Port Moves to Evict Business That Keeps Big Trucks Off West Oakland Streets


Oakland Port Services, a locally owned small business that provides unique services for independent truck drivers at the Port of Oakland, has received an eviction notice after negotiations for relocation on port land fell through. 


The business is the only company at the Port of Oakland that provides a 24-hour mini-mart, truck scales as well as restroom, shower and laundry facilities for truckers and longshoremen who often have to work late or at odd hours.


According to Oakland Port Services’ CEO Bill Aboudi, the company’s services prevent truck traffic from getting congested at the port and keep the big trucks from having to venture into the West Oakland community, both of which would drastically increase pollution for adjacent neighborhoods.


Community members are determined to defend the business, which they see as an important resource in their efforts to combat air pollution and traffic congestion in West Oakland.


“The provision of not only parking, but truck scales, food service and vehicle maintenance supplies…keeps scores of trucks out of the neighborhood every day,” wrote Brian Beveridge, co-director of the West Oakland Environmental Indicators Project, in an email to the port.


“That is scores of respiratory health impacts and potential incidents between private automobiles and pedestrians that are avoided by assuring truckers have the goods and services they need, where they need them,” Beveridge said.


At present, Aboudi’s business is a month-to-month tenant of the Port of Oakland and was asked to vacate the property by the end of June, along with over a dozen other small businesses, to make way for the development of a seaport logistics complex.


He and several other businesses were offered the possibility of relocating on port property.


Because the projected cost of moving the company’s facilities and two truck scales will be around $300,000, Aboudi had asked if his tenancy could be extended to a location that allowed for a longer term, rather than continuing on an uncertain month-to-month agreement.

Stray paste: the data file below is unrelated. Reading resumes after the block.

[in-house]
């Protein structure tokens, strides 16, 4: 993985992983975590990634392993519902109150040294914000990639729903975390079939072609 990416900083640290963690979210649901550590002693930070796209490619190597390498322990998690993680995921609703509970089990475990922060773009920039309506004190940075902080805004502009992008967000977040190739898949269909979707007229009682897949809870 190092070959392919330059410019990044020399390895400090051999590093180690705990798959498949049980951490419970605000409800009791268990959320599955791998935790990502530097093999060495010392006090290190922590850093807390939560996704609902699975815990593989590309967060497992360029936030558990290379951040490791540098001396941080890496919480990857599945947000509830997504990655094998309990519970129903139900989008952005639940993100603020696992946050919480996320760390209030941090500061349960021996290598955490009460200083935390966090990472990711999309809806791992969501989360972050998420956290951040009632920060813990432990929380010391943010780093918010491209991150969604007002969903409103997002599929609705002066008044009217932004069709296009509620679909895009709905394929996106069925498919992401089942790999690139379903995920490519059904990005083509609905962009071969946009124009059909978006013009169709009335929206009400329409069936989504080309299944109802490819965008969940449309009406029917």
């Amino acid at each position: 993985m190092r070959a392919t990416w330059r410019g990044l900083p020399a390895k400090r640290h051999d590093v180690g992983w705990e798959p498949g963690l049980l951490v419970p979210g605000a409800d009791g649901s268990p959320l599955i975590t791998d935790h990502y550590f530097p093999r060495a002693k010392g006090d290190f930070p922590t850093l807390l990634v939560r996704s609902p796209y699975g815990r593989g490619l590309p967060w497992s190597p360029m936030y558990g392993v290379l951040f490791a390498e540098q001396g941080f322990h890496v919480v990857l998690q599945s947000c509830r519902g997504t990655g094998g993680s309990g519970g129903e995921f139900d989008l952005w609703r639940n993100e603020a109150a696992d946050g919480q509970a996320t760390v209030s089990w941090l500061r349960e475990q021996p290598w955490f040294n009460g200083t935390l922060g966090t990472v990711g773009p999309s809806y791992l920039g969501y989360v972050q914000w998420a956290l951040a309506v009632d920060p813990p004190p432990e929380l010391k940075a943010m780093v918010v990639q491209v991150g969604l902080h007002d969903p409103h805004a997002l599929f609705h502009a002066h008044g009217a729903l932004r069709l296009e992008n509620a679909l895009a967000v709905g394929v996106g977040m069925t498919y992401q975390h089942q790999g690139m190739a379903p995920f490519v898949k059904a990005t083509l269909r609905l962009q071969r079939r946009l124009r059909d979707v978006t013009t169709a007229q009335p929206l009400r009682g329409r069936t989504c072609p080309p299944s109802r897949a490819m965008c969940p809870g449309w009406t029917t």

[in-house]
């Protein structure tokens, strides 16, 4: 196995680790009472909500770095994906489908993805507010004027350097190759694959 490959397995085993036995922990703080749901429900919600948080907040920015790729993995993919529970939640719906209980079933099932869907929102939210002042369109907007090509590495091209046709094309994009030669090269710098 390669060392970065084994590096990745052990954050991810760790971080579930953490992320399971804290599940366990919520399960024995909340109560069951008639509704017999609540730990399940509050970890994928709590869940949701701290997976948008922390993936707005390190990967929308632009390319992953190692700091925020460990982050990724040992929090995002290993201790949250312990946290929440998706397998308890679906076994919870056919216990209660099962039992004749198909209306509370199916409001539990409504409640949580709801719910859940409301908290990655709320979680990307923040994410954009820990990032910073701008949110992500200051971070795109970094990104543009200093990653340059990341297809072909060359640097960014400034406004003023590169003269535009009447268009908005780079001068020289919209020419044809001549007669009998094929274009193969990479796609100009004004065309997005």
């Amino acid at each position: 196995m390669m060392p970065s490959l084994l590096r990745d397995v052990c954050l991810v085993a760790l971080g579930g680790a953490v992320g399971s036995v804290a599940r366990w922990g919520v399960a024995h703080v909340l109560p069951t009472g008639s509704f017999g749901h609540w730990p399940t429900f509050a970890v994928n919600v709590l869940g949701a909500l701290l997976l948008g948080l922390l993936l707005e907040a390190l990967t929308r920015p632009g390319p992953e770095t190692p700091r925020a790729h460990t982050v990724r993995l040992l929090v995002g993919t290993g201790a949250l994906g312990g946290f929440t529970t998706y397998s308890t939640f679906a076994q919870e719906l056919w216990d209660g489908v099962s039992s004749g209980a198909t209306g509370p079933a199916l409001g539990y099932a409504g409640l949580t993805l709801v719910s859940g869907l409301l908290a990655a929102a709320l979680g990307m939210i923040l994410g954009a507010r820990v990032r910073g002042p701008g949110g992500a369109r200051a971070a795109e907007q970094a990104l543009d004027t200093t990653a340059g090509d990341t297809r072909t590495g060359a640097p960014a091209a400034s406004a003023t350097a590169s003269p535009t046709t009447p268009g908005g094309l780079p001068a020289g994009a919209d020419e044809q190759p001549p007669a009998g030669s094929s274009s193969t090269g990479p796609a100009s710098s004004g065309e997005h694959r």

Aboudi and the Port of Oakland entered into negotiations for relocation. But after he had made his request for a longerterm tenancy known, the port closed negotiations, making it seem as though he had rejected the port’s only offer, Aboudi said.


According to Mike Zampa, communications director at the Port of Oakland, the port had found a site for Oakland Port Services but Aboudi had rejected the only possible offer, a month-to-month lease.


“We need the flexibility of short term leases so that when the time is right we can execute future planned developments,” Zampa told the Post.


“The Port of Oakland worked with the tenant with relocation and we identified a potential site, but it was not taken,” he said.


The Post has received copies of email correspondence between the Port of Oakland and Aboudi that shows on June 16 of this year, he sent an email to the port saying that the offered location option “on a month-to-month basis is not an option” because it incurs $300,000 move costs that “we are not able to recover with a short term lease.”


However, negotiations for another possible site continued for nearly a month until the port abruptly terminated the offer and decided to evict the business.


“Oakland Port Services now appears to have renewed interest in the…location. However, at this juncture, the Port will not entertain any further discussions with the (company) regarding its moving to another port location,” wrote John Driscoll, director of Maritime at the Port of Oakland, in an email dated July 13.


Regardless of what was said by the two sides in the dispute, community members want the port to work out a deal with Oakland Port Services because the company “provides a critical service to the local trucking community and continues to provide value to the West Oakland community in the form of reduced impacts from port related trucking,” according to West Oakland environmentalist Beveridge in his email to the port.


In addition, according to Aboudi and Beveridge, the port’s development plans for the current location have not yet entered the design phase and more time could be given before evicting the company, allowing the company to find a suitable location for the minimart, facilities and truck scales.


“They’ve got us (small businesses) on month-to-month leases because of their development plans. But where are small businesses planned into their long term plans?” asked Aboudi.


“They say they value what we do and use us as much as possible when they need to, but we’re never really incorporated into their longer term next steps,” he said.



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